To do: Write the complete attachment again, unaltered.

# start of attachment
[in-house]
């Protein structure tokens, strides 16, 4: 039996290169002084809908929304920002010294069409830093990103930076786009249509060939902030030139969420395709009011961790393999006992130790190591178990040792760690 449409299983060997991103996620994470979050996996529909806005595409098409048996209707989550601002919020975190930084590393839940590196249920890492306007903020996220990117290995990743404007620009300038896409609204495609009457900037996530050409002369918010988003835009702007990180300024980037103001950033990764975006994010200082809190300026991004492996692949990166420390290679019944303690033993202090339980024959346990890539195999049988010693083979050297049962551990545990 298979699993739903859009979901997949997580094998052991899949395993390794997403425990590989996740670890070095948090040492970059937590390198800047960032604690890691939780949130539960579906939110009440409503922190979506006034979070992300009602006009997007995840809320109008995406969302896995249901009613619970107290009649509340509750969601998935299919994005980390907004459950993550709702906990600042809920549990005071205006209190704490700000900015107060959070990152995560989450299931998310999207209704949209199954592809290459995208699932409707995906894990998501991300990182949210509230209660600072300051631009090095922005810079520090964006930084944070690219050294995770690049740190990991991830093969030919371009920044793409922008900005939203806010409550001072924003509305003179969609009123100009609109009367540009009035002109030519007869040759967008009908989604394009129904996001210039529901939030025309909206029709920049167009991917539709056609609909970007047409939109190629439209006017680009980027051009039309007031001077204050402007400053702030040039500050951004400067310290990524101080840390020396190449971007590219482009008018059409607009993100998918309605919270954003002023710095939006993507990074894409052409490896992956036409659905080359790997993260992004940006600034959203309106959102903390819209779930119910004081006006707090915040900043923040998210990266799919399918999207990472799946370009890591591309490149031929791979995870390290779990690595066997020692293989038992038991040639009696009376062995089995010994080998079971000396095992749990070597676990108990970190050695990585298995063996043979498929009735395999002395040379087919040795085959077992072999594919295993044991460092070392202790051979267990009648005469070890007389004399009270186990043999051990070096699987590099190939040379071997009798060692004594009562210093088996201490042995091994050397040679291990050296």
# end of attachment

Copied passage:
[in-house]
């Protein structure tokens, strides 16, 4: 039996290169002084809908929304920002010294069409830093990103930076786009249509060939902030030139969420395709009011961790393999006992130790190591178990040792760690 449409299983060997991103996620994470979050996996529909806005595409098409048996209707989550601002919020975190930084590393839940590196249920890492306007903020996220990117290995990743404007620009300038896409609204495609009457900037996530050409002369918010988003835009702007990180300024980037103001950033990764975006994010200082809190300026991004492996692949990166420390290679019944303690033993202090339980024959346990890539195999049988010693083979050297049962551990545990 298979699993739903859009979901997949997580094998052991899949395993390794997403425990590989996740670890070095948090040492970059937590390198800047960032604690890691939780949130539960579906939110009440409503922190979506006034979070992300009602006009997007995840809320109008995406969302896995249901009613619970107290009649509340509750969601998935299919994005980390907004459950993550709702906990600042809920549990005071205006209190704490700000900015107060959070990152995560989450299931998310999207209704949209199954592809290459995208699932409707995906894990998501991300990182949210509230209660600072300051631009090095922005810079520090964006930084944070690219050294995770690049740190990991991830093969030919371009920044793409922008900005939203806010409550001072924003509305003179969609009123100009609109009367540009009035002109030519007869040759967008009908989604394009129904996001210039529901939030025309909206029709920049167009991917539709056609609909970007047409939109190629439209006017680009980027051009039309007031001077204050402007400053702030040039500050951004400067310290990524101080840390020396190449971007590219482009008018059409607009993100998918309605919270954003002023710095939006993507990074894409052409490896992956036409659905080359790997993260992004940006600034959203309106959102903390819209779930119910004081006006707090915040900043923040998210990266799919399918999207990472799946370009890591591309490149031929791979995870390290779990690595066997020692293989038992038991040639009696009376062995089995010994080998079971000396095992749990070597676990108990970190050695990585298995063996043979498929009735395999002395040379087919040795085959077992072999594919295993044991460092070392202790051979267990009648005469070890007389004399009270186990043999051990070096699987590099190939040379071997009798060692004594009562210093088996201490042995091994050397040679291990050296």